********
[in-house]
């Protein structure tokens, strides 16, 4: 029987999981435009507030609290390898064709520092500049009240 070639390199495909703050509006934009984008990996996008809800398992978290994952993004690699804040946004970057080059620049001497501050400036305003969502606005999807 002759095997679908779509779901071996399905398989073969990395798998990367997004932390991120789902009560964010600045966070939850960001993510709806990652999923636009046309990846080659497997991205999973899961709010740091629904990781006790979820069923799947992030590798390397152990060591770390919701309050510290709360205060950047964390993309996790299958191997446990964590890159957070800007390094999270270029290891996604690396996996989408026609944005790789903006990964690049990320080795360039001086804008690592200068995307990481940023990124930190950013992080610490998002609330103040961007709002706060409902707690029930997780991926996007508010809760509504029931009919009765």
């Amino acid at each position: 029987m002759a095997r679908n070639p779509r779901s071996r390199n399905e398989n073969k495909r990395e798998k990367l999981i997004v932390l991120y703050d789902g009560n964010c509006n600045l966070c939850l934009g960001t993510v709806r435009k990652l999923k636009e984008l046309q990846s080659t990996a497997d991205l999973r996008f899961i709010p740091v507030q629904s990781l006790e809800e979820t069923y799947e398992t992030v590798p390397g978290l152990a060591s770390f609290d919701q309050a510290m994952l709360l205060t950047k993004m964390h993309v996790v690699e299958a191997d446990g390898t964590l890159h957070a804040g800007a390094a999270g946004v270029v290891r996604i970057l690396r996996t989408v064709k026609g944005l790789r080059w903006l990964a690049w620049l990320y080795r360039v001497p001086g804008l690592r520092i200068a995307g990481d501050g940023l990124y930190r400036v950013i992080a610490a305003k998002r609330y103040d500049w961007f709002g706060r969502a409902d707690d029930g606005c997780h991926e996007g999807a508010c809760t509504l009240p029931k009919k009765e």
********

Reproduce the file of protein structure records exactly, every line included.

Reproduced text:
[in-house]
């Protein structure tokens, strides 16, 4: 029987999981435009507030609290390898064709520092500049009240 070639390199495909703050509006934009984008990996996008809800398992978290994952993004690699804040946004970057080059620049001497501050400036305003969502606005999807 002759095997679908779509779901071996399905398989073969990395798998990367997004932390991120789902009560964010600045966070939850960001993510709806990652999923636009046309990846080659497997991205999973899961709010740091629904990781006790979820069923799947992030590798390397152990060591770390919701309050510290709360205060950047964390993309996790299958191997446990964590890159957070800007390094999270270029290891996604690396996996989408026609944005790789903006990964690049990320080795360039001086804008690592200068995307990481940023990124930190950013992080610490998002609330103040961007709002706060409902707690029930997780991926996007508010809760509504029931009919009765």
């Amino acid at each position: 029987m002759a095997r679908n070639p779509r779901s071996r390199n399905e398989n073969k495909r990395e798998k990367l999981i997004v932390l991120y703050d789902g009560n964010c509006n600045l966070c939850l934009g960001t993510v709806r435009k990652l999923k636009e984008l046309q990846s080659t990996a497997d991205l999973r996008f899961i709010p740091v507030q629904s990781l006790e809800e979820t069923y799947e398992t992030v590798p390397g978290l152990a060591s770390f609290d919701q309050a510290m994952l709360l205060t950047k993004m964390h993309v996790v690699e299958a191997d446990g390898t964590l890159h957070a804040g800007a390094a999270g946004v270029v290891r996604i970057l690396r996996t989408v064709k026609g944005l790789r080059w903006l990964a690049w620049l990320y080795r360039v001497p001086g804008l690592r520092i200068a995307g990481d501050g940023l990124y930190r400036v950013i992080a610490a305003k998002r609330y103040d500049w961007f709002g706060r969502a409902d707690d029930g606005c997780h991926e996007g999807a508010c809760t509504l009240p029931k009919k009765e």